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What do we do when horrific, evil stories are in the news? It happened with Paul Bernardo’s 1995 trial, and now it’s happening again with the Robert Pickton trial.
Whether pig-farmer Pickton is found innocent or guilty of the grisly murders of the six women involved in this trial, the trial itself is rife with nauseating information — information that perhaps we don’t want to read first thing in the morning. Yet there it is, on the front pages of newspapers across the country, and abroad.
Whoever committed these crimes must be brought to justice and removed from society, and the full details must be published for public awareness. But how do we deal with it? Do we devour every word? Or do we refuse to read these vile accounts because they assault our sensitivities? I’m sure some people feel that way, and that’s understandable.
I asked Toronto-based therapist Dr. Cindy Wahler her thoughts: “The public has a choice of being selective by not following the story on a daily basis, that is, shutting out the media and moving on to other news.”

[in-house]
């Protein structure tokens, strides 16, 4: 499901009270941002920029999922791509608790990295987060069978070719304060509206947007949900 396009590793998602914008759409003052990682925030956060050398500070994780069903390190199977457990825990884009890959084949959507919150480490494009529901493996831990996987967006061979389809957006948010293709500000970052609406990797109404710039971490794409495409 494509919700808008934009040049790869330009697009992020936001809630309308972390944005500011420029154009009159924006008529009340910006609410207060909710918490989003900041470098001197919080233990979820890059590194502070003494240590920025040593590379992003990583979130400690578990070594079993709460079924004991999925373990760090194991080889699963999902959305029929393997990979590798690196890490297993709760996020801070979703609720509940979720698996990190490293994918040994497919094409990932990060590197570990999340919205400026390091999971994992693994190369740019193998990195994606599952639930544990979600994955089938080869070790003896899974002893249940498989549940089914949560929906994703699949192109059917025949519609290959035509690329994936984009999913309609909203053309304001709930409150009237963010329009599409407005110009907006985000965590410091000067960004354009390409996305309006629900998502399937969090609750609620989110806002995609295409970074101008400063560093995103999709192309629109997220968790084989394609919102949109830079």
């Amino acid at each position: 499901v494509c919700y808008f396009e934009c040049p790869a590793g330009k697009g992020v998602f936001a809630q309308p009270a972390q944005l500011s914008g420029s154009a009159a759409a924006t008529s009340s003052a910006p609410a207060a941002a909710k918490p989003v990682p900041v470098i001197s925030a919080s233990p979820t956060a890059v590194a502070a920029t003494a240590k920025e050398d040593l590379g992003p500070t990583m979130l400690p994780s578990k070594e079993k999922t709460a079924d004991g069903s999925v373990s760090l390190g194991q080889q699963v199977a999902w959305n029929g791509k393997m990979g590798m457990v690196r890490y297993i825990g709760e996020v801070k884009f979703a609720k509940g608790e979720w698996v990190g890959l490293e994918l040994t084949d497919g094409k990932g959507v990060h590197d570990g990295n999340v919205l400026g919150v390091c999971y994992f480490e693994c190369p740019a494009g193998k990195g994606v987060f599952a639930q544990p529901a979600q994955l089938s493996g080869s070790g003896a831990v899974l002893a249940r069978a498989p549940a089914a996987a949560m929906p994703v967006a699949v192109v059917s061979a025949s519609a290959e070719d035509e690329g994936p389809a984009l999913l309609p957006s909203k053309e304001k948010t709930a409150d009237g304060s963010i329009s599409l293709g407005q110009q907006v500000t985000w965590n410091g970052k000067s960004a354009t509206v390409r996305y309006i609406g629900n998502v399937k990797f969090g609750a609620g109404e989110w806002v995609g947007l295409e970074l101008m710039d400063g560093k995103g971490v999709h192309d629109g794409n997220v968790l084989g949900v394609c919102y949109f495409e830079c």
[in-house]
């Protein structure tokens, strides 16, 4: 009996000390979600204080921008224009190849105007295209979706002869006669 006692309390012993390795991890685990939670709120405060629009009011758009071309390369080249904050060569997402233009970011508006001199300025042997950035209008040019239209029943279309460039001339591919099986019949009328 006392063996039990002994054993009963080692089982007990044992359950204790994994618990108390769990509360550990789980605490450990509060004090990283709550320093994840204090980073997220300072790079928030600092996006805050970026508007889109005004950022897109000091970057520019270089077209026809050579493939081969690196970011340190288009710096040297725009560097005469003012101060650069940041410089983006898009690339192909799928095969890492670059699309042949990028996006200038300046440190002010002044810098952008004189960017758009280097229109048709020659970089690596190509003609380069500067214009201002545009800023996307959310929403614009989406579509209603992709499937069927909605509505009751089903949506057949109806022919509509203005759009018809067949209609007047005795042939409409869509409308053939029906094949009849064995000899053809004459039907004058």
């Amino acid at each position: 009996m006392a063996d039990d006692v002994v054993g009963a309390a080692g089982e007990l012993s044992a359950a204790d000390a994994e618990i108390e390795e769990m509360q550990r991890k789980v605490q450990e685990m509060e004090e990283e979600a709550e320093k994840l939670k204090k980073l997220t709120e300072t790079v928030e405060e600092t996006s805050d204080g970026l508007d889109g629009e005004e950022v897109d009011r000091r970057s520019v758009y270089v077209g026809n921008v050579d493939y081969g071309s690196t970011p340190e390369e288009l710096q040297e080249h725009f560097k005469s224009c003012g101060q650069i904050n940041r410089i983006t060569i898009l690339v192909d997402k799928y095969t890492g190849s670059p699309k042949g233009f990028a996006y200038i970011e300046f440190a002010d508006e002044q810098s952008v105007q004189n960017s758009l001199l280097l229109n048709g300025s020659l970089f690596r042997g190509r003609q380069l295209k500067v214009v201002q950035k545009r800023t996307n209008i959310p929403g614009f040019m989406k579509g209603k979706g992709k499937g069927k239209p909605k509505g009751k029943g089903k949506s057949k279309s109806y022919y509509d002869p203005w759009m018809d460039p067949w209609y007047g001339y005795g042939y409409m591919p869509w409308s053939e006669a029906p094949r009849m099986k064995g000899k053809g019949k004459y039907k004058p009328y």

But is that the best response to true horror stories? After all, we need to know when wrongdoings have occurred, and be assured that guilty people are duly punished. So should we then read to be informed, yet hide the ugly news from our children?
How can parents explain these incomprehensible atrocities? Clearly with older children some thought is needed to compose decent explanations as to how these things can happen, and why there are people capable of such horrible acts of violence.
Even for adults, starting our day with crime scene photos, explicit descriptions of violent acts, torture and murder, is disturbing. Yet, as intelligent and informed citizens, we must find the balance to keep up with the news, but not be affected negatively.
According to Wahler, “the public has a responsibility to be and stay informed, as the more knowledge and information we have about these kinds of situations, the more our awareness is increased; and it allows us to respond — if we suspect any unusual or suspicious behaviour — to help intervene or prevent the enormity and tragedy of such events.”?
“The public also needs to keep in mind that although this is extraordinarily gruesome and is the largest murder trial in the history of Canada, that is the point ... it is so rare and remote in the range of possibilities, that we must keep cognizant of the fact that for the majority of the population we do live in a safe and healthy world.”
As women, we certainly don’t want these murders to go unpunished; or ignore that these women were killed because they were drug addicts or sex-trade workers, or because they were vulnerable, or because someone thought he had the right to punish them.
No one should meet their end in the gruesome and grisly way these women did. Our hearts go out to the families of the victims.